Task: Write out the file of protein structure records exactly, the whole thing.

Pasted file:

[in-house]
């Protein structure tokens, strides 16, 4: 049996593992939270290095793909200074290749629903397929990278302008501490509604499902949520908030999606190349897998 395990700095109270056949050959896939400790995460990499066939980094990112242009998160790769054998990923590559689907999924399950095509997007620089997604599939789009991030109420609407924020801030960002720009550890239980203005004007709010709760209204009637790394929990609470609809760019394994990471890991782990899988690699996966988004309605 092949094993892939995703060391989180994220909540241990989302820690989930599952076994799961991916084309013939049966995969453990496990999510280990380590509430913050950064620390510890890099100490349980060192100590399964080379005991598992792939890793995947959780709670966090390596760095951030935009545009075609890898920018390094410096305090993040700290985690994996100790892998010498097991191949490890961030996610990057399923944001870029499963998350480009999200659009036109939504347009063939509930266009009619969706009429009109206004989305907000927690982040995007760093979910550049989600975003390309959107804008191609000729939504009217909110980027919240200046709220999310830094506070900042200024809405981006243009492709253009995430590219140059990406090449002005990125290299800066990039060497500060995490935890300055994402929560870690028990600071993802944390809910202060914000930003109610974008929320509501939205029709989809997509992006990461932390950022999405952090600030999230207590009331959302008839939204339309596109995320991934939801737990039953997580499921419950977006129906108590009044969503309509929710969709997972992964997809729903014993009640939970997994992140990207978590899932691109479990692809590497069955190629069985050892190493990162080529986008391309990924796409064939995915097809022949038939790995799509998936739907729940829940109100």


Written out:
[in-house]
């Protein structure tokens, strides 16, 4: 049996593992939270290095793909200074290749629903397929990278302008501490509604499902949520908030999606190349897998 395990700095109270056949050959896939400790995460990499066939980094990112242009998160790769054998990923590559689907999924399950095509997007620089997604599939789009991030109420609407924020801030960002720009550890239980203005004007709010709760209204009637790394929990609470609809760019394994990471890991782990899988690699996966988004309605 092949094993892939995703060391989180994220909540241990989302820690989930599952076994799961991916084309013939049966995969453990496990999510280990380590509430913050950064620390510890890099100490349980060192100590399964080379005991598992792939890793995947959780709670966090390596760095951030935009545009075609890898920018390094410096305090993040700290985690994996100790892998010498097991191949490890961030996610990057399923944001870029499963998350480009999200659009036109939504347009063939509930266009009619969706009429009109206004989305907000927690982040995007760093979910550049989600975003390309959107804008191609000729939504009217909110980027919240200046709220999310830094506070900042200024809405981006243009492709253009995430590219140059990406090449002005990125290299800066990039060497500060995490935890300055994402929560870690028990600071993802944390809910202060914000930003109610974008929320509501939205029709989809997509992006990461932390950022999405952090600030999230207590009331959302008839939204339309596109995320991934939801737990039953997580499921419950977006129906108590009044969503309509929710969709997972992964997809729903014993009640939970997994992140990207978590899932691109479990692809590497069955190629069985050892190493990162080529986008391309990924796409064939995915097809022949038939790995799509998936739907729940829940109100």